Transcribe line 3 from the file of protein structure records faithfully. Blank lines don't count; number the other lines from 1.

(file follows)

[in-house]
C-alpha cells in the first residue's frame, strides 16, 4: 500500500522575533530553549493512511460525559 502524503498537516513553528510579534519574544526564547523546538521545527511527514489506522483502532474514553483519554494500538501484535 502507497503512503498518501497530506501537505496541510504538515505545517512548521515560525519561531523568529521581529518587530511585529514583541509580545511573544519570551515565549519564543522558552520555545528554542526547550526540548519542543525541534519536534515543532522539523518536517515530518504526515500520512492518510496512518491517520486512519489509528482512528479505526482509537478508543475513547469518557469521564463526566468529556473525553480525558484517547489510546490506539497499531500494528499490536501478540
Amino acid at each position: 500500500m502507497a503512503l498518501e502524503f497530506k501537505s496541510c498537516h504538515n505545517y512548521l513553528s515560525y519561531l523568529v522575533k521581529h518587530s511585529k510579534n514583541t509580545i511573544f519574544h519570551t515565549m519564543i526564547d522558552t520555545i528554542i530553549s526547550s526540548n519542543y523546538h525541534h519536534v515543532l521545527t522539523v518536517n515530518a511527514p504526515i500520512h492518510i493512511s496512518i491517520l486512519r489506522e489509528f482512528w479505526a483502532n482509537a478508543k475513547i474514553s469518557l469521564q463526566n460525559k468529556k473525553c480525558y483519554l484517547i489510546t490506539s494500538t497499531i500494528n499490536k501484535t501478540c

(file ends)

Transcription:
Amino acid at each position: 500500500m502507497a503512503l498518501e502524503f497530506k501537505s496541510c498537516h504538515n505545517y512548521l513553528s515560525y519561531l523568529v522575533k521581529h518587530s511585529k510579534n514583541t509580545i511573544f519574544h519570551t515565549m519564543i526564547d522558552t520555545i528554542i530553549s526547550s526540548n519542543y523546538h525541534h519536534v515543532l521545527t522539523v518536517n515530518a511527514p504526515i500520512h492518510i493512511s496512518i491517520l486512519r489506522e489509528f482512528w479505526a483502532n482509537a478508543k475513547i474514553s469518557l469521564q463526566n460525559k468529556k473525553c480525558y483519554l484517547i489510546t490506539s494500538t497499531i500494528n499490536k501484535t501478540c